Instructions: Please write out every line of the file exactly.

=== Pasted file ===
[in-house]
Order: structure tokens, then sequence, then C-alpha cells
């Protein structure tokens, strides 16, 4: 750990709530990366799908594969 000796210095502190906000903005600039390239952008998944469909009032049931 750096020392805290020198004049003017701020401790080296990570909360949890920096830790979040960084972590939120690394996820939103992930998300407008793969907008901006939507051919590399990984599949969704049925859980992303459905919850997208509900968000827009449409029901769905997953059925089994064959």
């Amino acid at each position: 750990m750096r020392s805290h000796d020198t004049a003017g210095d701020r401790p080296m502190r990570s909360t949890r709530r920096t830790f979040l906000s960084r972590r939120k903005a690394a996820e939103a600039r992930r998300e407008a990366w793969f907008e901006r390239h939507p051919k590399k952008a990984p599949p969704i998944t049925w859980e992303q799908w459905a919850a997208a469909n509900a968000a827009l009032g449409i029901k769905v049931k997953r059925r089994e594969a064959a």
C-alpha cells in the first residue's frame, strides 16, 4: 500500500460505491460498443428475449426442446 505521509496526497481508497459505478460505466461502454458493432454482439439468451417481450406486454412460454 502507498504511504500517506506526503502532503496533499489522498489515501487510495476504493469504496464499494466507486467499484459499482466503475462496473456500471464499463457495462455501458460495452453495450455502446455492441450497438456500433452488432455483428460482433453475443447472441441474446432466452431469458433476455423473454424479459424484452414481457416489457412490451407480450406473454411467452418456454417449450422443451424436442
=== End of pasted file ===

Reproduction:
[in-house]
Order: structure tokens, then sequence, then C-alpha cells
């Protein structure tokens, strides 16, 4: 750990709530990366799908594969 000796210095502190906000903005600039390239952008998944469909009032049931 750096020392805290020198004049003017701020401790080296990570909360949890920096830790979040960084972590939120690394996820939103992930998300407008793969907008901006939507051919590399990984599949969704049925859980992303459905919850997208509900968000827009449409029901769905997953059925089994064959």
């Amino acid at each position: 750990m750096r020392s805290h000796d020198t004049a003017g210095d701020r401790p080296m502190r990570s909360t949890r709530r920096t830790f979040l906000s960084r972590r939120k903005a690394a996820e939103a600039r992930r998300e407008a990366w793969f907008e901006r390239h939507p051919k590399k952008a990984p599949p969704i998944t049925w859980e992303q799908w459905a919850a997208a469909n509900a968000a827009l009032g449409i029901k769905v049931k997953r059925r089994e594969a064959a």
C-alpha cells in the first residue's frame, strides 16, 4: 500500500460505491460498443428475449426442446 505521509496526497481508497459505478460505466461502454458493432454482439439468451417481450406486454412460454 502507498504511504500517506506526503502532503496533499489522498489515501487510495476504493469504496464499494466507486467499484459499482466503475462496473456500471464499463457495462455501458460495452453495450455502446455492441450497438456500433452488432455483428460482433453475443447472441441474446432466452431469458433476455423473454424479459424484452414481457416489457412490451407480450406473454411467452418456454417449450422443451424436442